( Florida Phoenix ) – From threatening students’ free speech on college campuses to making it easier for powerful people to sue for defamation, lawmakers have been filing bills in 2024 that are bad, according to Florida’s First Amendment Foundation.
The foundation is tracking the proposals and fighting back, hoping to get lawmakers to fix the problems in the bills or ditch them entirely.
“Our representatives need to know that you think these are bad bills and should not be passed,” said Bobby Block, executive director of the First Amendment Foundation.
“This is our fight every year.” Block said in a 2024 Legislative Action document.
Though a handful of bills are “pretty good,” Block describes the 2024 legislation as “many dreadful bills.”
He adds in the document:
“Some of these bills – especially the ones trying to make it easier for rich and powerful people to sue their critics for what they write or say online, on the airways, and in print – are among the biggest threats to free expression in the nation. They join other bills that would criminalize student’s right to protest and would turn university administrators into secret police, requiring them to report students to the Department of Homeland Security. Others would try again to exempt the identities of law enforcement officers who hurt or kill suspects in the line of duty, claiming they are victims, not civil servants doing their job in your name.”
Here’s a list from the First Amendment Foundation categorized as “bills we are dedicated to fighting.” They will be tracking those bills throughout the two-month session.
HB 85: Pub. Rec./State Banks and State Trust Companies.
“This bill seeks to create an exemption that would hide information, including shareholders and applications for new state banks and financial institutions, shielding the public from knowing who is behind them and stinging them. This also can shield these institutions from public scrutiny.”
HB 465: Postsecondary Education Students
This bill threatens students’ free speech rights by banning certain student groups from college campuses. It also threatens to increase college tuition or remove scholarship options from students who engage in certain pro-Palestinian speech.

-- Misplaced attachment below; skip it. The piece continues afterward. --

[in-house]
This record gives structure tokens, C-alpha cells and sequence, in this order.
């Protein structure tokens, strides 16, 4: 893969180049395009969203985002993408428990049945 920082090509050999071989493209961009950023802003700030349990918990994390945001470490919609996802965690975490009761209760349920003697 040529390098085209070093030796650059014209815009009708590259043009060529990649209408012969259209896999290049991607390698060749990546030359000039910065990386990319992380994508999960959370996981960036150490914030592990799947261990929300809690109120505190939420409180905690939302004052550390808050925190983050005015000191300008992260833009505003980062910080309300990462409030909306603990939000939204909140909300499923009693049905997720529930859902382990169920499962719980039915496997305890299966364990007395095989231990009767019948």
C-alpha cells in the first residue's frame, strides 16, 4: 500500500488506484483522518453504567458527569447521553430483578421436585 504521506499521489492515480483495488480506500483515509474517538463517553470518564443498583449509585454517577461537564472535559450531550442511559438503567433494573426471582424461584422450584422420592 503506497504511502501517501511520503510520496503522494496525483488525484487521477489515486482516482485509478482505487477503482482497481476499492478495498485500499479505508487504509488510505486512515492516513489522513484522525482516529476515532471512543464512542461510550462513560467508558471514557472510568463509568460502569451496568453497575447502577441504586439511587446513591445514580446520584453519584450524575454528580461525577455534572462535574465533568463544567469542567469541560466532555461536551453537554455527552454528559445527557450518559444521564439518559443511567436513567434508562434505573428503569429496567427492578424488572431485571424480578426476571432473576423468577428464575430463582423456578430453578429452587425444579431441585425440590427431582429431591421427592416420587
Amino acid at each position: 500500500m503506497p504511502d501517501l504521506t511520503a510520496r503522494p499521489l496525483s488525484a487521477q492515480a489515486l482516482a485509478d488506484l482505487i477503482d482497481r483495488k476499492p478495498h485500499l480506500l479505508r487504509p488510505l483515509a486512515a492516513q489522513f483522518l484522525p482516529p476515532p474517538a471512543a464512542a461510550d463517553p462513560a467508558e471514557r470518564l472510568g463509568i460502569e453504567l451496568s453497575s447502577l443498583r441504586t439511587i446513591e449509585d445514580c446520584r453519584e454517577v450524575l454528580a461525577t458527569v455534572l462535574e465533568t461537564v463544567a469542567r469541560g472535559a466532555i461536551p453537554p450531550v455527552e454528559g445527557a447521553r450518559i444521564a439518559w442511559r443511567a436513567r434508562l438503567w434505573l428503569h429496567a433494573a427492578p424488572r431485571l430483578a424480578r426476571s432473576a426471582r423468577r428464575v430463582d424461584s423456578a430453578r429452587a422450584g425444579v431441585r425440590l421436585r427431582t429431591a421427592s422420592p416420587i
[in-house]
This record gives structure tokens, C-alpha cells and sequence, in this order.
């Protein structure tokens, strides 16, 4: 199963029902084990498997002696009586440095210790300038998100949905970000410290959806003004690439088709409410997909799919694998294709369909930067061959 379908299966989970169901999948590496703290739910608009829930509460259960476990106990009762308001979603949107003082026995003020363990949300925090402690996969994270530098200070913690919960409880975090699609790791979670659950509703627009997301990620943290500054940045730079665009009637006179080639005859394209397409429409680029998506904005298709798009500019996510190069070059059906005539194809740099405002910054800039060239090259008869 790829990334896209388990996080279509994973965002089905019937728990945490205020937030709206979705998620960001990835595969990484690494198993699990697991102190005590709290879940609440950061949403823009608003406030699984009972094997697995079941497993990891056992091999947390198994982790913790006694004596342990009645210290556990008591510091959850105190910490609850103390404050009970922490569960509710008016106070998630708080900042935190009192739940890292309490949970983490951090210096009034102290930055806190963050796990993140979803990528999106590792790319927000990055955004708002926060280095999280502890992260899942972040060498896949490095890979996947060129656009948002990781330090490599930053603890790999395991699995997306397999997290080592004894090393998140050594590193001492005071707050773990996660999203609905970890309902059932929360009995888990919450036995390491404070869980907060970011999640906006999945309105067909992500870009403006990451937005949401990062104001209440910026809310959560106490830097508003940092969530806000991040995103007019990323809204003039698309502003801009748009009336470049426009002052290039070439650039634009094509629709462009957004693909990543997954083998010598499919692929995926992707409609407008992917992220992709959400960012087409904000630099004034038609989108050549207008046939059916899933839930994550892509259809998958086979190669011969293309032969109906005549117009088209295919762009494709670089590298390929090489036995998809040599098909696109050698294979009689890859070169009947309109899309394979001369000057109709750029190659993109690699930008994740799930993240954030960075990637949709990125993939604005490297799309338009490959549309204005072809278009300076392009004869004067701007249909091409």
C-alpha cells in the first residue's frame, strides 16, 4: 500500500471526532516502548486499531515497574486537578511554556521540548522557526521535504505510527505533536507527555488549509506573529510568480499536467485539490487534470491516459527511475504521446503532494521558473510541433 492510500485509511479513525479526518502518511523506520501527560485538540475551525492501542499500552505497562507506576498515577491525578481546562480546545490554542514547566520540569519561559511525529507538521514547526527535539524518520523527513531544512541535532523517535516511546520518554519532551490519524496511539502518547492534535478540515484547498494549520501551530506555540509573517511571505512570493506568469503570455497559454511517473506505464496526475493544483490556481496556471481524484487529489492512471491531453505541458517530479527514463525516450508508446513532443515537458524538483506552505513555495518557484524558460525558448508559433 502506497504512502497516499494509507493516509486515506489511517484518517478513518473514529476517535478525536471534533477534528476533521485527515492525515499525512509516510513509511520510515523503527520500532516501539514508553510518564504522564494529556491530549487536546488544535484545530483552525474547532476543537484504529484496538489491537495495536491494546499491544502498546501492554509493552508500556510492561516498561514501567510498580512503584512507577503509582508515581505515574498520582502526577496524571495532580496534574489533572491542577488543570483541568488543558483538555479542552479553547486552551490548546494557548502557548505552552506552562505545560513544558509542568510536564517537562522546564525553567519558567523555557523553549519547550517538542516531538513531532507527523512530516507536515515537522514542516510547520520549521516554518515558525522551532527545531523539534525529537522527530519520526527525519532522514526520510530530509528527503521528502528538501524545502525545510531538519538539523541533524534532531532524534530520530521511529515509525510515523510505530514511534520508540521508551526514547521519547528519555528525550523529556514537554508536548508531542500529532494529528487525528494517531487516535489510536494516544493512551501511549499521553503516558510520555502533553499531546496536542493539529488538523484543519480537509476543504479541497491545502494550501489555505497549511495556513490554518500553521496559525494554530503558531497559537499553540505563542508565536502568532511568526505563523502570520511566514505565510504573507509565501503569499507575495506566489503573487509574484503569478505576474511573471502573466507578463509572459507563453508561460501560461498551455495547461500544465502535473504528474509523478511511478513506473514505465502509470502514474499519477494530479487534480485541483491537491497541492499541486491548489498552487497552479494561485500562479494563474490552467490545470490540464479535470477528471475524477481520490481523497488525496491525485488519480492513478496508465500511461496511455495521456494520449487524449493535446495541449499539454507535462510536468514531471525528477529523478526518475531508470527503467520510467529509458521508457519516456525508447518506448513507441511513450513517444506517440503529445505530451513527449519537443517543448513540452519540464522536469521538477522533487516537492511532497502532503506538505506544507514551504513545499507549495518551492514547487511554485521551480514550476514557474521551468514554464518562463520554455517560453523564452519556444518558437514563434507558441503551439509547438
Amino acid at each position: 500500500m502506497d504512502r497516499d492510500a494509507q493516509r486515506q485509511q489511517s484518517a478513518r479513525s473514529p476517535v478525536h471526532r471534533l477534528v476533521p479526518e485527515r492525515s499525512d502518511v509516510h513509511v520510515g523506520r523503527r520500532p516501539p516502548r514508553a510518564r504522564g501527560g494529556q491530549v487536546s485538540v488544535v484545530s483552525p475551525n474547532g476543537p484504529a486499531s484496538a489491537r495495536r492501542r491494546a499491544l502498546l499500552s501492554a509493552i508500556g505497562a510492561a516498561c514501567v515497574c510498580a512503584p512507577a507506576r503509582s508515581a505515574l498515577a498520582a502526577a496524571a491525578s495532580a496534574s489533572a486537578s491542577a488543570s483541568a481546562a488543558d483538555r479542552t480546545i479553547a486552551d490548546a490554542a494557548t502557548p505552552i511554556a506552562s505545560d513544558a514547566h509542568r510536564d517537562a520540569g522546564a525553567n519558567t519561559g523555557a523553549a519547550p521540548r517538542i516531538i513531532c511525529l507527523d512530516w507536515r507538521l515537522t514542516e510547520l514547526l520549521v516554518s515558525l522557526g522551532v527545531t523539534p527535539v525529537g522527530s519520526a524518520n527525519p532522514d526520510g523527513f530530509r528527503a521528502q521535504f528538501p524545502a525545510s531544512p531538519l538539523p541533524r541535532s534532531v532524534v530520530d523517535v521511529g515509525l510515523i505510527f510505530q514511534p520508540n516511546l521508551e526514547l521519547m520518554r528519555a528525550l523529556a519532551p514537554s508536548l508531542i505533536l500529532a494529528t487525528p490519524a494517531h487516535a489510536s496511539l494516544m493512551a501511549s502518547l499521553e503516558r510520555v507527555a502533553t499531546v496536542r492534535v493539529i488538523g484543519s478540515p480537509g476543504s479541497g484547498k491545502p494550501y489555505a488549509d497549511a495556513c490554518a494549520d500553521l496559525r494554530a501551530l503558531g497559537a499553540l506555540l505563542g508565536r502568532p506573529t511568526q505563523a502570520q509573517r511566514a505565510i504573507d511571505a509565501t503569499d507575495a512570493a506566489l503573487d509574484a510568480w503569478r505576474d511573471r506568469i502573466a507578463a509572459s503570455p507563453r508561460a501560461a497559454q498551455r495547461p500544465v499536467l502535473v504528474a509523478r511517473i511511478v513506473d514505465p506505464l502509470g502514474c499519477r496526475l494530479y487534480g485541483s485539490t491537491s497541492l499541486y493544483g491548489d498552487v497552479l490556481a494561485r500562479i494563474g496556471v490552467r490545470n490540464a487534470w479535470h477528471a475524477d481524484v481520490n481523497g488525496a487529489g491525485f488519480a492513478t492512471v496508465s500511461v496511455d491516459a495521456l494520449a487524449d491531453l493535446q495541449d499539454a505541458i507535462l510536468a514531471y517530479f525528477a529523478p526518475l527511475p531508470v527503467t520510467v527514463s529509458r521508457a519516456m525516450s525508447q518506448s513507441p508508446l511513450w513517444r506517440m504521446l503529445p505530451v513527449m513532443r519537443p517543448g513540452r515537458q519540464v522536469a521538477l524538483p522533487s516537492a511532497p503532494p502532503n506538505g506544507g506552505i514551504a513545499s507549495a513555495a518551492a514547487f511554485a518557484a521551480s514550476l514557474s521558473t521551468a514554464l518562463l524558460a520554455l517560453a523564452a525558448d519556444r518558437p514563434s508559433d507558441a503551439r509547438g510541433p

SB 470: Postsecondary Education Students
This is the companion bill to HB465. This bill threatens students’ free speech rights by banning certain student groups from college campuses. It also threatens to increase college tuition or remove scholarship options from students who engage in certain pro-Palestinian speech.
HB 757: Defamation, False Light, and Unauthorized Publication of Name or Likenesses
We fought this bill last year, and now it is back in the House and Senate. This bill would decrease the free speech rights of media, journalists, broadcasters, radio, and religious publications by making it easier for powerful public figures to sue for defamation.
SB 1086: Defamation
This bill is similar to HB757 and SB1780 in that it seeks to make it easier for powerful individuals to sue for defamation. It also seeks to reverse Floridian judicial precedent by introducing a “false light” standard for defamation … any of these would be a blow for free speech and free press … they would be a boon for trial lawyers and would turn Florida into the libel tourist destination of America. They are blatantly unconstitutional.
HB 1605: Crime Victim’s Rights
This bill redefines who is defined as a victim under Marsy’s Law, written to include “law enforcement officers, correctional officers, or correctional probation officers who use deadly force in the course and scope of their employment or official duties.”
The Historic Capitol, foreground, and Florida Capitol buildings. Photo, Colin Hackley
HB 1607: Pub. Rec./Crime Victim’s Rights
Last year, the FL Supreme Court ruled that Marsy’s Law does not protect the identity of police officers involved in fatal shootings from disclosure. This bill seeks to reverse that decision and exempt the identities of police officers who claim to be crime victims.
SB 1780: Defamation, False Light, and Unauthorizes Publication of Name or Likenesses
This is the companion bill to HB 757 that would decrease the free speech rights of media, journalists, broadcasters, radio, and religious publications by making it easier for powerful public figures to sue for defamation. It also seeks to reverse 60+ years of judicial precedent by changing the actual malice standard.
Another category, “Opposed Legislation” are “bills we encourage you to write in opposition to your representatives about.”
Those bills include HB 395, Protection of Historical Monuments and Memorials, which “penalizes any individual, elected official, or city that attempts to or supports a movement to remove a historical monument.”
Another bill, HB 999, Gender Identity Employer Practices, “limits speech by prohibiting government workers or employees … from using preferred pronouns or names of themselves or of coworkers.”